We should also stop chasing the illusory remedy of guest-worker programs. America has a long history with guest workers, including a few small, targeted programs currently in place: an underutilized program for agricultural laborers (H-2A) and an oversubscribed program for skilled workers (H-1B). But these are like band-aids on a festering wound: They help a bit, but the problems are getting worse.

Historically, our largest such initiative was the Bracero Program, which from 1942 to 1964 brought approximately 4.6 million guest workers from Mexico. To their credit, such programs acknowledge and actually try to work with the transience of low-skill migrants, especially from nearby countries. But decades of experience, both here and in Europe, have shown that most such "guests" end up staying and bringing in their friends and families. Among migration experts there is virtual unanimity that the Bracero Program established the migratory patterns that eventually resulted in the torrent of illegal immigration across our southern border.

Acknowledging these realities, policymakers are now proposing to offer guest workers — after a specified period of residency — the possibility of permanent legal residency and eventual citizenship. Yet it strains credulity for legislators and advocates to refer to such initiatives, though they certainly do, as "guest-worker programs." If the challenge of mass immigration involves the strains associated with increasing numbers of newcomers settling here, then guest-worker programs are not an answer — or at least not an honest one. If the waters are to be calmed and any progress in addressing our immigration dilemmas is to be made, we will need to refrain from this kind of double-talk.

Finally, we must stop obsessing over border security. Donald Trump has supercharged this trope, but he hardly pioneered it. Once again, our political and policy elites have found this a useful simplification. During the 1980s and '90s, when the border with Mexico really was out of control, our responses were halting at best. For example, the original border fence was easy to climb over — not because of any design flaws, but because, among other things, the Border Patrol did not want to be burdened with migrants falling and injuring themselves. "Controlling the border" will always mean on-going efforts to man and monitor whatever physical barriers and electronic devices are in place. But for some years now, "border security" has been little more than distracting political rhetoric.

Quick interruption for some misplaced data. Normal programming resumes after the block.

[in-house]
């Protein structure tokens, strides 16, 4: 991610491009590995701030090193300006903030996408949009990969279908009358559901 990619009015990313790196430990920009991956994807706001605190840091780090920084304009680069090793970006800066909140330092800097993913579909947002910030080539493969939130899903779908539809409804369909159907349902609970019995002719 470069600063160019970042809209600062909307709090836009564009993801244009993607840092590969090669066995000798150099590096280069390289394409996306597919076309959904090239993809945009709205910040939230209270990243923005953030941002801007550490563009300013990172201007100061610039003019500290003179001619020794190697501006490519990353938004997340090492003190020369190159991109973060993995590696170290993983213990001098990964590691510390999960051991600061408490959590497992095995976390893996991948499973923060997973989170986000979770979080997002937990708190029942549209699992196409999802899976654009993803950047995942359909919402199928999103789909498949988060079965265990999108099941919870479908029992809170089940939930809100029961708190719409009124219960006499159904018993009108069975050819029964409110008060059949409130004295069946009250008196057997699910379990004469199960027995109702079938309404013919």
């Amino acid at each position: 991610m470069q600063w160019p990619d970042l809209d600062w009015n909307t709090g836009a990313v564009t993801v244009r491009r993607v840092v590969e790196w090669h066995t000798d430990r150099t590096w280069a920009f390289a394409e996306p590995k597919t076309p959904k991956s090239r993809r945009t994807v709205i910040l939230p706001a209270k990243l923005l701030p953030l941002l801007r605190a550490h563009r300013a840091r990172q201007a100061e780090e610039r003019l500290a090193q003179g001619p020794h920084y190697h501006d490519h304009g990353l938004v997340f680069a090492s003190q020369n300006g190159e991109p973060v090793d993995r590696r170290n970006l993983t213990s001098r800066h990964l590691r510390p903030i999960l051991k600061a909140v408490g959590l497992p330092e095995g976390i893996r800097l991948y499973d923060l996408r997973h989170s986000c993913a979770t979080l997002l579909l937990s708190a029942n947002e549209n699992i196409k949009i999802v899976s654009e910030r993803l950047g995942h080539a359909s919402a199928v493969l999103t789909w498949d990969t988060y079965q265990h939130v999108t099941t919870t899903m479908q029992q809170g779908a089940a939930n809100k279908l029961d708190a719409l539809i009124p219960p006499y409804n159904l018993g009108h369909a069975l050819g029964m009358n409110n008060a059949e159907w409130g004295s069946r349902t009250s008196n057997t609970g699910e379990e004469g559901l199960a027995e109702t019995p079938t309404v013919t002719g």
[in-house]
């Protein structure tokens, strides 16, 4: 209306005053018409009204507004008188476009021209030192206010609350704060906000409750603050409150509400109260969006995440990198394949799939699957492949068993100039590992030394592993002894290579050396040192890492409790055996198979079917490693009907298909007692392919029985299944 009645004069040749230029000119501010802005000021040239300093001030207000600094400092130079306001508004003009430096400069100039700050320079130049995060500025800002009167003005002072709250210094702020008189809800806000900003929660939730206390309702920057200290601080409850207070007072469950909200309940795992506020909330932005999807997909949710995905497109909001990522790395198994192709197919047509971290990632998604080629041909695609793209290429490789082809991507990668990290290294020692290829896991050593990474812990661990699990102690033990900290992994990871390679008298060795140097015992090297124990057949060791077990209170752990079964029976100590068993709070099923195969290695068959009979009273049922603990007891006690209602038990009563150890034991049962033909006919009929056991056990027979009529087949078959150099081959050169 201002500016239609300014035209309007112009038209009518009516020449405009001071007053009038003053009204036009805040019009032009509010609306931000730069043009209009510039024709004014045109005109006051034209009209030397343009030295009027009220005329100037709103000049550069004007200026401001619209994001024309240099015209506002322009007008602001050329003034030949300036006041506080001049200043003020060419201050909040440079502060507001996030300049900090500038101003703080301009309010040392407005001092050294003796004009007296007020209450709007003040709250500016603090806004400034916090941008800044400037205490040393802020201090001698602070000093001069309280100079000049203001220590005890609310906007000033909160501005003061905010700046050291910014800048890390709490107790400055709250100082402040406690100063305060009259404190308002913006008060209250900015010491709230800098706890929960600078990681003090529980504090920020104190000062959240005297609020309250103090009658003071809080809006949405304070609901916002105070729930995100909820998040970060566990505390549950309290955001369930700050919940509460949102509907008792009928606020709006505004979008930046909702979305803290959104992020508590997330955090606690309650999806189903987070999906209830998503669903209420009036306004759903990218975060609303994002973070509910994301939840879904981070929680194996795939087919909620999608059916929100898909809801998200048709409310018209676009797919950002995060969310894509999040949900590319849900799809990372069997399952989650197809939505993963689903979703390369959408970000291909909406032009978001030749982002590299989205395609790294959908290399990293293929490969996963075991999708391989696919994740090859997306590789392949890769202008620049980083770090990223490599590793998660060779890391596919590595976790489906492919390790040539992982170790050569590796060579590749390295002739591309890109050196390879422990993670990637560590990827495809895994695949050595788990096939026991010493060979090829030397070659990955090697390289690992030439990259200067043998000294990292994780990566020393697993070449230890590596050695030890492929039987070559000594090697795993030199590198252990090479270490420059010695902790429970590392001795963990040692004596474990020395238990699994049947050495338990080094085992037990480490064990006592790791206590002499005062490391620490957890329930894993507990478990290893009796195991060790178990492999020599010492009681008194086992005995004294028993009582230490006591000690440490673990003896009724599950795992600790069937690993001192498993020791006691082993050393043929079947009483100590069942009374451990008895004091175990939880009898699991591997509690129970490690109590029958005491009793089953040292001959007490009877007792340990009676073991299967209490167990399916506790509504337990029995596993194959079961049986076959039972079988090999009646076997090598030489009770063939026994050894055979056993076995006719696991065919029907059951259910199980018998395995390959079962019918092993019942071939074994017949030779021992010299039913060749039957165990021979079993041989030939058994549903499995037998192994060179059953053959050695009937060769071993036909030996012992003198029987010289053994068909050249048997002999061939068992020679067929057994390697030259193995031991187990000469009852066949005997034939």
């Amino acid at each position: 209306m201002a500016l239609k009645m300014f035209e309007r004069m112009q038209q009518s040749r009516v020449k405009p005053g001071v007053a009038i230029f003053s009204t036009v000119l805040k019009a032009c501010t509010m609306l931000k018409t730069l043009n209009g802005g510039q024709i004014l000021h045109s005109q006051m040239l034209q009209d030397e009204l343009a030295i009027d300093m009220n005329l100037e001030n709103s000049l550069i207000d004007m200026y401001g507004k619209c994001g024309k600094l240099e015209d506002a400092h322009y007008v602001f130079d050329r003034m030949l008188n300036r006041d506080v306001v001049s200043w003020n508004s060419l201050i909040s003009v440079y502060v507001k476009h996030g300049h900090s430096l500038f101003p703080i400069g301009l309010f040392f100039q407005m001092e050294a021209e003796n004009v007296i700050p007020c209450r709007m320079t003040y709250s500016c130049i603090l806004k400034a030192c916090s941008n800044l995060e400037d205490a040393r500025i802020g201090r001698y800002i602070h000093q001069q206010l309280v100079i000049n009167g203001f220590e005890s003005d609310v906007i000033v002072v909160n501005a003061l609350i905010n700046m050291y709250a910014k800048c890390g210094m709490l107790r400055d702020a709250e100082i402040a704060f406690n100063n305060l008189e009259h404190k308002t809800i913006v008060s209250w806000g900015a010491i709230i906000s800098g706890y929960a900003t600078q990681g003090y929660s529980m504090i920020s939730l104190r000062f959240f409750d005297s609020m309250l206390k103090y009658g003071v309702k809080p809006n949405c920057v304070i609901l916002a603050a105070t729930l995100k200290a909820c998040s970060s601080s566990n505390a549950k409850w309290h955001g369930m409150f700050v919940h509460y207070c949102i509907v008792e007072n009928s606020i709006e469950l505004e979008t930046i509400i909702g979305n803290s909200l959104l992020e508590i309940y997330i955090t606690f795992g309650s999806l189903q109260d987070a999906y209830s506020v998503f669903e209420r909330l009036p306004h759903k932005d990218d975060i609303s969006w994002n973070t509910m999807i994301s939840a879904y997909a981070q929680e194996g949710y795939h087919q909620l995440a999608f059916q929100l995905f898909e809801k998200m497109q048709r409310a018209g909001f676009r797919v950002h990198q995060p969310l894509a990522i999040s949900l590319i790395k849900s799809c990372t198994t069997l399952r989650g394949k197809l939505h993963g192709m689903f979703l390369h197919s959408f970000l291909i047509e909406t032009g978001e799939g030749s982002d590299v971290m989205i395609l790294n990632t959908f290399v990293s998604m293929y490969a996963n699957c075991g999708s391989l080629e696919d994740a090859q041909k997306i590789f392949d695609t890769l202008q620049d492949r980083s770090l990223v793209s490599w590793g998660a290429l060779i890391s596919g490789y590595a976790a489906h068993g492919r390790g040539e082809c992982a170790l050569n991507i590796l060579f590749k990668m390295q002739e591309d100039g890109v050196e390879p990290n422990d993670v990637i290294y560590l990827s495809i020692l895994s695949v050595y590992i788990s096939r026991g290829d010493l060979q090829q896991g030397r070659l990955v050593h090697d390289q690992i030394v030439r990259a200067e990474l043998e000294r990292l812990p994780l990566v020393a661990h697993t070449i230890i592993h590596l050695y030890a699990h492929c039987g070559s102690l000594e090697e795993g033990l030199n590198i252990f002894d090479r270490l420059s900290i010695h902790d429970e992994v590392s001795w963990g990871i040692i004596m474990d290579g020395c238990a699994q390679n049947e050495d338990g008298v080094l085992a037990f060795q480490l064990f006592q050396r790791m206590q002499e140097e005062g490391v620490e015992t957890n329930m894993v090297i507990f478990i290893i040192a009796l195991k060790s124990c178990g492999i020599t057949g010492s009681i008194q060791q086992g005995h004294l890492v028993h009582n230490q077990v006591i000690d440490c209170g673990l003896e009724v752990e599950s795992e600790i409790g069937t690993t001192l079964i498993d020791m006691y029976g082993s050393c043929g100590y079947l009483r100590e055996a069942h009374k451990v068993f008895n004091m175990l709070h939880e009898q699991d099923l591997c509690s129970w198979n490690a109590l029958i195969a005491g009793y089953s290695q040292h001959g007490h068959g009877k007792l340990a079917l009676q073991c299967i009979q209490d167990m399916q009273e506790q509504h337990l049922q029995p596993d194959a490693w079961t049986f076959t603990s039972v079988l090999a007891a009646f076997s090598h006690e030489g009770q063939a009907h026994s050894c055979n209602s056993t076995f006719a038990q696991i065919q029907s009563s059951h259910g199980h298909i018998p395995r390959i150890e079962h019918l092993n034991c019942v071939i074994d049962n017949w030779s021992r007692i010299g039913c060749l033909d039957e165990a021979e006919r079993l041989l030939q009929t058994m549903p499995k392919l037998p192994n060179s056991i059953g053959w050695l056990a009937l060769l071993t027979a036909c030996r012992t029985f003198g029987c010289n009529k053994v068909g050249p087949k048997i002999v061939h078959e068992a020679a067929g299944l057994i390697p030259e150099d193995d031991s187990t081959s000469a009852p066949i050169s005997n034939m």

In recent years Republicans in particular have obsessed over border security. Yet once again, avoiding the more challenging or controversial aspects of immigration enforcement has been the name of the game. One such aspect involves monitoring not just the millions of individuals who arrive here yearly (which is now done rather effectively), but also the millions who depart (which we do not attempt at all, because it would be daunting, expensive, and perhaps ill-advised).

Obsessing over border security also allows Republicans (and many Democrats) to avoid imposing burdens on employers. For almost 30 years, it has been clear that America's immigration laws are virtually unenforceable in the workplace, primarily because the documents required to prove legal status are easily forged. As a result, employers cannot fairly be held legally responsible for judging the validity of documents presented to them by employees.

The underlying issue, which we have not really begun to address, is the sustainability of high levels of unskilled immigration. This is not the venue to address it, except to note that economists calculate that prevailing policy, taking into account illegal as well as legal immigrants, contributes at most a few tenths of one percent of GDP annually to native-born Americans (the overwhelming share goes of course to immigrants themselves). Because such analyses do not take into account the burdens placed on local and state social-service providers, we will at some point have to grapple with the realization that what's good for the landscaping contractors of America (and their customers) may not be good for America. Or, in the wry observation of agricultural economist Philip Martin, "there is nothing more expensive than cheap food."